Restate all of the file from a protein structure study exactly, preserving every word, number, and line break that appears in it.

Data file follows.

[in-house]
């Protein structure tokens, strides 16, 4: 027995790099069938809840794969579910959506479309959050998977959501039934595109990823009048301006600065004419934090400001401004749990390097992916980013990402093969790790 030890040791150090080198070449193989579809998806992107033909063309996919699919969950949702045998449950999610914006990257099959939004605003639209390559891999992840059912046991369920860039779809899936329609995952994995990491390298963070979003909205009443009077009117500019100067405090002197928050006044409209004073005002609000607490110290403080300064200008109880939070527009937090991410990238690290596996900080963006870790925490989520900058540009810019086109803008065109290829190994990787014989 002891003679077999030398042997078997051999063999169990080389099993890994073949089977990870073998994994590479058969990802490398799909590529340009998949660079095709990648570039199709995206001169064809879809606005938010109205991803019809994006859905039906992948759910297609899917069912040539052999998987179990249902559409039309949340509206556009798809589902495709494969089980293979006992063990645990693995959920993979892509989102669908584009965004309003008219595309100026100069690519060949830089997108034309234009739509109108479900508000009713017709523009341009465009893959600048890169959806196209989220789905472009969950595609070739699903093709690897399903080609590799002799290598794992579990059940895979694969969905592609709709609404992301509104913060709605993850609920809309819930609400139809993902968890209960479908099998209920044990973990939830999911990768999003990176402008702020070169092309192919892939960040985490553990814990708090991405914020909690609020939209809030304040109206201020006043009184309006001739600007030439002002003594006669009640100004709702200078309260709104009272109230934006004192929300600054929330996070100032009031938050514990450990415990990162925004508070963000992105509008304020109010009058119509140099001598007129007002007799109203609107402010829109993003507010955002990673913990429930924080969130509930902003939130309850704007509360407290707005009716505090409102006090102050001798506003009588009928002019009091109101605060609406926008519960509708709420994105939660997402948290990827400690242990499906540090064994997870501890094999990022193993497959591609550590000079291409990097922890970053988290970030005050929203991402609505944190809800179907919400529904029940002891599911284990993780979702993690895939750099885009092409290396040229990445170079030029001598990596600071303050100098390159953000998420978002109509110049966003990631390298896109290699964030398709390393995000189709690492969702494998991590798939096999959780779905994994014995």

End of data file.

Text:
[in-house]
């Protein structure tokens, strides 16, 4: 027995790099069938809840794969579910959506479309959050998977959501039934595109990823009048301006600065004419934090400001401004749990390097992916980013990402093969790790 030890040791150090080198070449193989579809998806992107033909063309996919699919969950949702045998449950999610914006990257099959939004605003639209390559891999992840059912046991369920860039779809899936329609995952994995990491390298963070979003909205009443009077009117500019100067405090002197928050006044409209004073005002609000607490110290403080300064200008109880939070527009937090991410990238690290596996900080963006870790925490989520900058540009810019086109803008065109290829190994990787014989 002891003679077999030398042997078997051999063999169990080389099993890994073949089977990870073998994994590479058969990802490398799909590529340009998949660079095709990648570039199709995206001169064809879809606005938010109205991803019809994006859905039906992948759910297609899917069912040539052999998987179990249902559409039309949340509206556009798809589902495709494969089980293979006992063990645990693995959920993979892509989102669908584009965004309003008219595309100026100069690519060949830089997108034309234009739509109108479900508000009713017709523009341009465009893959600048890169959806196209989220789905472009969950595609070739699903093709690897399903080609590799002799290598794992579990059940895979694969969905592609709709609404992301509104913060709605993850609920809309819930609400139809993902968890209960479908099998209920044990973990939830999911990768999003990176402008702020070169092309192919892939960040985490553990814990708090991405914020909690609020939209809030304040109206201020006043009184309006001739600007030439002002003594006669009640100004709702200078309260709104009272109230934006004192929300600054929330996070100032009031938050514990450990415990990162925004508070963000992105509008304020109010009058119509140099001598007129007002007799109203609107402010829109993003507010955002990673913990429930924080969130509930902003939130309850704007509360407290707005009716505090409102006090102050001798506003009588009928002019009091109101605060609406926008519960509708709420994105939660997402948290990827400690242990499906540090064994997870501890094999990022193993497959591609550590000079291409990097922890970053988290970030005050929203991402609505944190809800179907919400529904029940002891599911284990993780979702993690895939750099885009092409290396040229990445170079030029001598990596600071303050100098390159953000998420978002109509110049966003990631390298896109290699964030398709390393995000189709690492969702494998991590798939096999959780779905994994014995």